A 43-year-old woman is establishing care in your new urban clinic after her previous rheumatologist stopped accepting her Medicaid insurance more than a year ago. Since that time, she has been trying to find a new rheumatologist who will accept Medicaid. She lives 90 miles away in a small town without a rheumatologist. Seven years before, she was diagnosed with systemic lupus erythematosus (SLE) complicated by glomerulonephritis, photosensitive dermatitis, arthritis and cytopenia.
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Explore This IssueOctober 2019
She last saw her nephrologist four or five months previously and indicates that she ran out of prescribed mycophenolate mofetil and hydroxychloroquine two or three months before meeting you. Her primary care nurse practitioner does not feel comfortable refilling these prescriptions.
Your new patient is hypertensive and appears ill. Oral ulcerations, synovitis, digital purpura and bilateral lower extremity edema are noted on physical examination.
What factors of distributive injustice are contributing to this insured patient’s lack of access to rheumatology care? How is this affecting her quality of life and her risk of morbidity and mortality?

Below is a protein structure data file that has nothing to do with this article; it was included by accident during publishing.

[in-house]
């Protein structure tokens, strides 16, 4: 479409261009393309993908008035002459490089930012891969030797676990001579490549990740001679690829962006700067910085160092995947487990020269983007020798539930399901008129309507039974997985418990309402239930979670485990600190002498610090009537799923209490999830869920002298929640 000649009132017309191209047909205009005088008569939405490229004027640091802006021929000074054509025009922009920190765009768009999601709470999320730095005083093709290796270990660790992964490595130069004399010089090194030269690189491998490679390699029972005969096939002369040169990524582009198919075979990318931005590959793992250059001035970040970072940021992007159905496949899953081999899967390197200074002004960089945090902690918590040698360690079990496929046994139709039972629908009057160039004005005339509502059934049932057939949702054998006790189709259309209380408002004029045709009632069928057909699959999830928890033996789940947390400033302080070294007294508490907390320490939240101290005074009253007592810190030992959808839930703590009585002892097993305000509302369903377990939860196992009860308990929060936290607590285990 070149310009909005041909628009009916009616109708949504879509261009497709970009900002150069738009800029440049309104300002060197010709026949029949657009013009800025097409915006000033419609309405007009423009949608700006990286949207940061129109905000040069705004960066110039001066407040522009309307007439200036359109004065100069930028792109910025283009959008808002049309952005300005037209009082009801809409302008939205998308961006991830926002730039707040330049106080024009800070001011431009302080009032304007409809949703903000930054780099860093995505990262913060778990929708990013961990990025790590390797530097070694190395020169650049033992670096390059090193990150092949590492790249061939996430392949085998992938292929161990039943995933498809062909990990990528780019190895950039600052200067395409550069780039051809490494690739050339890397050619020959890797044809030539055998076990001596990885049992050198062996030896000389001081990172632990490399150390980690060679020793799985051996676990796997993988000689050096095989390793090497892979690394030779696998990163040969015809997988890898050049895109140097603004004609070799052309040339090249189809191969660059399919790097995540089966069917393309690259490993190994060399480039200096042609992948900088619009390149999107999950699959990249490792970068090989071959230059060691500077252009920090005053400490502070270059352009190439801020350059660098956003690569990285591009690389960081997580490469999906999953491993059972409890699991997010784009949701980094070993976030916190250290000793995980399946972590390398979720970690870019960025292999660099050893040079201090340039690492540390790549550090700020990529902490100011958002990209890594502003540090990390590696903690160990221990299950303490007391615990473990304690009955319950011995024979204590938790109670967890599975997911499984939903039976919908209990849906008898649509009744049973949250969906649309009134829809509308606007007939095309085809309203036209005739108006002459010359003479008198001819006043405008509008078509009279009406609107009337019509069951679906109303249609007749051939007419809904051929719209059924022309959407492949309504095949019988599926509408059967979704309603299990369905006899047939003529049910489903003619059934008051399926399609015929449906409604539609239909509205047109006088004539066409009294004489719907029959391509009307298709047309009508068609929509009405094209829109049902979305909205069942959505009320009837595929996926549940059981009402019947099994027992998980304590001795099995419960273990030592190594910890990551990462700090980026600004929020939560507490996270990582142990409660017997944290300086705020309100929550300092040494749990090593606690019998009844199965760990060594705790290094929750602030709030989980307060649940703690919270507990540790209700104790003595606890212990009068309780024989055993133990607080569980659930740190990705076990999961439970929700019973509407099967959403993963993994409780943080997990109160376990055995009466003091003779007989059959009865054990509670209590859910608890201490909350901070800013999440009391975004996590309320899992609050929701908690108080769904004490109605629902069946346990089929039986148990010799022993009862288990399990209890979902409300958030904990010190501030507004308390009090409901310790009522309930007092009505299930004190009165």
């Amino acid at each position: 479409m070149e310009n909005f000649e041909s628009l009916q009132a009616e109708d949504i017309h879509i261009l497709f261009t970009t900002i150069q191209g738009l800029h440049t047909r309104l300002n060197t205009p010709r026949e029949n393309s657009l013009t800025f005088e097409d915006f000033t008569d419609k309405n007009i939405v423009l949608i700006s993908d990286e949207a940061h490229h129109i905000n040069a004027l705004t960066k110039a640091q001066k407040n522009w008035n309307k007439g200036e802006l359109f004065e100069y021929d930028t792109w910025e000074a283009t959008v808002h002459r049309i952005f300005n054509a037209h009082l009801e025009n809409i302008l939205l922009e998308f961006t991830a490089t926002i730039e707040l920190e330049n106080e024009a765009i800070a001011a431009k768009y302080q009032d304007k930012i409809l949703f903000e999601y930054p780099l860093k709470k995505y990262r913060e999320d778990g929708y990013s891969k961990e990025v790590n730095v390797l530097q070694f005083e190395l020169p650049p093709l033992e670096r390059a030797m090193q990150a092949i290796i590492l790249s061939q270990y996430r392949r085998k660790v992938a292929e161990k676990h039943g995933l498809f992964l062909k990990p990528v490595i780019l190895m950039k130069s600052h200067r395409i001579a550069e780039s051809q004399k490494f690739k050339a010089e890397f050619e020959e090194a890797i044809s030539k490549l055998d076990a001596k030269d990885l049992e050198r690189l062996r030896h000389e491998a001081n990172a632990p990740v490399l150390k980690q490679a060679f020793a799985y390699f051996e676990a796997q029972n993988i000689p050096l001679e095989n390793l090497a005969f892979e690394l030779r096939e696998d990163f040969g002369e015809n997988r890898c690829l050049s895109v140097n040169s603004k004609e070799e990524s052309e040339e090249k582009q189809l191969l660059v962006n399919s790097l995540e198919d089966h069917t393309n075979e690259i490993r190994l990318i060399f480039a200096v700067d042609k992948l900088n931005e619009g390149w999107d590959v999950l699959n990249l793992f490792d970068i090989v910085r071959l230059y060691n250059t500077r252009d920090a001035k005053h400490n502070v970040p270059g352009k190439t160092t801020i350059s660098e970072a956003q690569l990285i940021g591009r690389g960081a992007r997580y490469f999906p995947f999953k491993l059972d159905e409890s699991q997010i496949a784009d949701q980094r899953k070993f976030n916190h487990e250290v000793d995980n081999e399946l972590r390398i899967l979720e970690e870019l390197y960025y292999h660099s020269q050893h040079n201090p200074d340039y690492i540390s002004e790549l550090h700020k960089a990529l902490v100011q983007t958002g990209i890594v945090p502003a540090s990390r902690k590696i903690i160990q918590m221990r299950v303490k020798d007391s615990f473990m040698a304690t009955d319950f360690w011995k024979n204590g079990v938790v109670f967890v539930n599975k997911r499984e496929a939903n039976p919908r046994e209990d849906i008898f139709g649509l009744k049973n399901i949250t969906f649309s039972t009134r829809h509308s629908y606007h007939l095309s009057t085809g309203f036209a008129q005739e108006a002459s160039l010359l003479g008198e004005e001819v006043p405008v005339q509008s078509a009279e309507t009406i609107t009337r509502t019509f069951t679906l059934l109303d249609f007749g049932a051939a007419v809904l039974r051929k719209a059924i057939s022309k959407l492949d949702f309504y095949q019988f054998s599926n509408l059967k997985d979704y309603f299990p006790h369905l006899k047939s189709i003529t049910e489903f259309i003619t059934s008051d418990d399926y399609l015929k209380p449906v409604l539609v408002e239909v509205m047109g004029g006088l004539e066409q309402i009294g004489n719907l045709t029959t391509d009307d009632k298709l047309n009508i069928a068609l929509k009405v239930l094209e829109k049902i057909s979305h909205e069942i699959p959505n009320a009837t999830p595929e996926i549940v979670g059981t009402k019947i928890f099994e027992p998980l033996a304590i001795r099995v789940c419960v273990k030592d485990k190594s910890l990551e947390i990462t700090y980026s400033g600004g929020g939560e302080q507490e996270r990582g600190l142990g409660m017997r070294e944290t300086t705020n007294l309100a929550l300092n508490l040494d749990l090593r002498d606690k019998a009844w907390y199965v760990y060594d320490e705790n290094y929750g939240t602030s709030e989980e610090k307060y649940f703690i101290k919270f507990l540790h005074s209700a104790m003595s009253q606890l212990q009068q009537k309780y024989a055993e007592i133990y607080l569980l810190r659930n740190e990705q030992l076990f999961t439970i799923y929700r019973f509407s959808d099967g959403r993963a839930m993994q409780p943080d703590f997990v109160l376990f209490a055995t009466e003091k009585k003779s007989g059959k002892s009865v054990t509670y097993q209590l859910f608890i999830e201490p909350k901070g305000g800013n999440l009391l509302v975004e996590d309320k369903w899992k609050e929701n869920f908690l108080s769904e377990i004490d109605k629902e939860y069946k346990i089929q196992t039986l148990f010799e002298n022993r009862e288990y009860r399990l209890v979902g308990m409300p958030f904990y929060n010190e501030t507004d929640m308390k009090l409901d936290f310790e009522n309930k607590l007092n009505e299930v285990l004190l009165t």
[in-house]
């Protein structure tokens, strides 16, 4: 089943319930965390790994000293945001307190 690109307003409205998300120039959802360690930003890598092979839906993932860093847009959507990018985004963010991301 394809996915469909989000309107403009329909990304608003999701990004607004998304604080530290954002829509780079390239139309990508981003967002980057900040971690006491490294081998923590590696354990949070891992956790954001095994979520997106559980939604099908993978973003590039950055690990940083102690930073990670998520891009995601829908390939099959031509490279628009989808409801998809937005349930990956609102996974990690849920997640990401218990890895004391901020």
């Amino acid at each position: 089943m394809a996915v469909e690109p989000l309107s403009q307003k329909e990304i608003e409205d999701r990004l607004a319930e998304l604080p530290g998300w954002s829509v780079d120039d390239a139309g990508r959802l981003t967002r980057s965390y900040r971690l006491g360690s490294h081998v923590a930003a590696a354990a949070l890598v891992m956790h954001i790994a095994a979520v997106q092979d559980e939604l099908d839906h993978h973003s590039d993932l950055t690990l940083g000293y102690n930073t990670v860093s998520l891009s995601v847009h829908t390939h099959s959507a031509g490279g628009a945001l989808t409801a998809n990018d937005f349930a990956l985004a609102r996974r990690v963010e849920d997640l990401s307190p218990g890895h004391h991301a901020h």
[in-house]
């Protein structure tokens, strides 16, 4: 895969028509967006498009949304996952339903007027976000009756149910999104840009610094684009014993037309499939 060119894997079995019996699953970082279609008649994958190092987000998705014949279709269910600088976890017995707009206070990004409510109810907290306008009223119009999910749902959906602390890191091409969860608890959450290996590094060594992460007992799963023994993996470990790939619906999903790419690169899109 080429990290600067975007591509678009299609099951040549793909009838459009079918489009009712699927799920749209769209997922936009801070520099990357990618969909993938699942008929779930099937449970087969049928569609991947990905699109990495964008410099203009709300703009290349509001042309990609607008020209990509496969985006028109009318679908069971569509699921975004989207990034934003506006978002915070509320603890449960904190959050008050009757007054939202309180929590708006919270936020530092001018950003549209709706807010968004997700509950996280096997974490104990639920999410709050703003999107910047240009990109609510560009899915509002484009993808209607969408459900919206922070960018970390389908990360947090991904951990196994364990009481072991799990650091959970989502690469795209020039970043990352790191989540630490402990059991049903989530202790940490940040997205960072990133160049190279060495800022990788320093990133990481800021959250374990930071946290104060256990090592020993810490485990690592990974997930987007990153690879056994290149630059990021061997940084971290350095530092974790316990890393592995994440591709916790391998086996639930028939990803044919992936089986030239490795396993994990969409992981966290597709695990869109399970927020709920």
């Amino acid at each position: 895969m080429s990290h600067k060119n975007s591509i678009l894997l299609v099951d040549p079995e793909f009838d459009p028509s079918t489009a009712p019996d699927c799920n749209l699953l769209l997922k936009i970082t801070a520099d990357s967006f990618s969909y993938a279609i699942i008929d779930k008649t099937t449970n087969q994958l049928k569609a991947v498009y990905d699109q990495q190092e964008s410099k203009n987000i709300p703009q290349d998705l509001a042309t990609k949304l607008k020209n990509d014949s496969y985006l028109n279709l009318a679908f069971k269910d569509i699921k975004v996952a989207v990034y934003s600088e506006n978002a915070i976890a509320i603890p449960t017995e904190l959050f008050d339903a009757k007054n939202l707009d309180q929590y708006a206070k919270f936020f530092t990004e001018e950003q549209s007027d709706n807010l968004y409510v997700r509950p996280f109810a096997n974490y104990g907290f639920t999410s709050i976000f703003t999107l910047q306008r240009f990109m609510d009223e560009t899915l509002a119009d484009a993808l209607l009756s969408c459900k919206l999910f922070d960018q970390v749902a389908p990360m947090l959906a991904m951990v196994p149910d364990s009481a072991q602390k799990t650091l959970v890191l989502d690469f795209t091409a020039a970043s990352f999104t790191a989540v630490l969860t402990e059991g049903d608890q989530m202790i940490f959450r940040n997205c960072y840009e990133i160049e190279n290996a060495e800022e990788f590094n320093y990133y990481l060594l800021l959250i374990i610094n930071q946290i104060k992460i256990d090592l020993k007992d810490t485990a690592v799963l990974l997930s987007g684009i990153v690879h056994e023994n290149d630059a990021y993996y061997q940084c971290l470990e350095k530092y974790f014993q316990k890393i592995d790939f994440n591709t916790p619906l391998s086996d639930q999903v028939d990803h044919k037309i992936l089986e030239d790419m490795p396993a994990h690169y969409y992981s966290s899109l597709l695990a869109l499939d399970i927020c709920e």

Justice in Practice
General access to rheumatology specialty care is an increasing problem across much of the U.S., and a deficit in the number of physicians across all specialties is a growing concern. The 2015 ACR Workforce Study identified multiple factors contributing to a “dramatic decline in the rheumatology workforce” and projected the demand for rheumatology care will exceed supply by 102% in 2030.1
This simple supply-demand imbalance, exacerbated by the recognized limited number of rheumatologists routinely accepting Medicaid insurance, promotes an unjust access-to-care predicament, especially for less advantaged patients who are more likely to be unemployed and who report lower incomes than patients with other types of insurance.
For Medicaid patients with SLE, these factors contribute to higher disease activity, higher patient global assessments, increased utilization of intravenous corticosteroids and increased travel distances required to see their specialists.2
The principle of justice posited in the American College of Physicians Ethics Manual requires that we seek to equitably distribute the life-enhancing opportunities afforded by healthcare.3 This corresponds with the ACR Code of Ethics detailing the expectation that each member shall support access to rheumatologic care for all people.4 As rheumatology professionals, we are adept at recognizing the critical necessity of advocating for the needs of our patients, especially those who suffer with the most severe disease. Just advocacy for patients with rheumatic disease, like SLE, is multifaceted and may include political engagement, academic and clinical service, and altruism in practice.